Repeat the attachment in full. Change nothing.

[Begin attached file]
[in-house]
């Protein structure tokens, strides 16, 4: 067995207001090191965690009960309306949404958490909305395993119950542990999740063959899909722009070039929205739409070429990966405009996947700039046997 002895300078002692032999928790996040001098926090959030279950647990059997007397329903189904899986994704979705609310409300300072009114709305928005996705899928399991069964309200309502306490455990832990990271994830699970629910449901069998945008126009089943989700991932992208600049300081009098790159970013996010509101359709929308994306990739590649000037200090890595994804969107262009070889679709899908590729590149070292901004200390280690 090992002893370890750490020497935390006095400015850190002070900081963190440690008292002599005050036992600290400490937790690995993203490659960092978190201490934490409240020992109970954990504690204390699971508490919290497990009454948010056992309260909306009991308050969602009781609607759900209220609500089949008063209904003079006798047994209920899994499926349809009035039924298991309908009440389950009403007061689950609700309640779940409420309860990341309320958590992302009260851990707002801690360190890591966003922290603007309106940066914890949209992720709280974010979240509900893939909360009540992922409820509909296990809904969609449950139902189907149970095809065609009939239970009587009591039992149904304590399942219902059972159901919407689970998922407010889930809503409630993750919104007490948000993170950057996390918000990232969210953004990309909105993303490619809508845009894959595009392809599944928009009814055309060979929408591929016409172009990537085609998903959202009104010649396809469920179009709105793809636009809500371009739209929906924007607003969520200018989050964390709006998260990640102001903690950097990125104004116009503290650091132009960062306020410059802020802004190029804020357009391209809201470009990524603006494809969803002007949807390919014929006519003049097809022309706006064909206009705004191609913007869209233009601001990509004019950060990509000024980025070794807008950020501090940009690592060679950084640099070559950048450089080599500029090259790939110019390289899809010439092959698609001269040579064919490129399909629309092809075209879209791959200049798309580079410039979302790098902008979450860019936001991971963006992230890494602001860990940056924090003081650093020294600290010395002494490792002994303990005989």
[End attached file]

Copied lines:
[in-house]
């Protein structure tokens, strides 16, 4: 067995207001090191965690009960309306949404958490909305395993119950542990999740063959899909722009070039929205739409070429990966405009996947700039046997 002895300078002692032999928790996040001098926090959030279950647990059997007397329903189904899986994704979705609310409300300072009114709305928005996705899928399991069964309200309502306490455990832990990271994830699970629910449901069998945008126009089943989700991932992208600049300081009098790159970013996010509101359709929308994306990739590649000037200090890595994804969107262009070889679709899908590729590149070292901004200390280690 090992002893370890750490020497935390006095400015850190002070900081963190440690008292002599005050036992600290400490937790690995993203490659960092978190201490934490409240020992109970954990504690204390699971508490919290497990009454948010056992309260909306009991308050969602009781609607759900209220609500089949008063209904003079006798047994209920899994499926349809009035039924298991309908009440389950009403007061689950609700309640779940409420309860990341309320958590992302009260851990707002801690360190890591966003922290603007309106940066914890949209992720709280974010979240509900893939909360009540992922409820509909296990809904969609449950139902189907149970095809065609009939239970009587009591039992149904304590399942219902059972159901919407689970998922407010889930809503409630993750919104007490948000993170950057996390918000990232969210953004990309909105993303490619809508845009894959595009392809599944928009009814055309060979929408591929016409172009990537085609998903959202009104010649396809469920179009709105793809636009809500371009739209929906924007607003969520200018989050964390709006998260990640102001903690950097990125104004116009503290650091132009960062306020410059802020802004190029804020357009391209809201470009990524603006494809969803002007949807390919014929006519003049097809022309706006064909206009705004191609913007869209233009601001990509004019950060990509000024980025070794807008950020501090940009690592060679950084640099070559950048450089080599500029090259790939110019390289899809010439092959698609001269040579064919490129399909629309092809075209879209791959200049798309580079410039979302790098902008979450860019936001991971963006992230890494602001860990940056924090003081650093020294600290010395002494490792002994303990005989």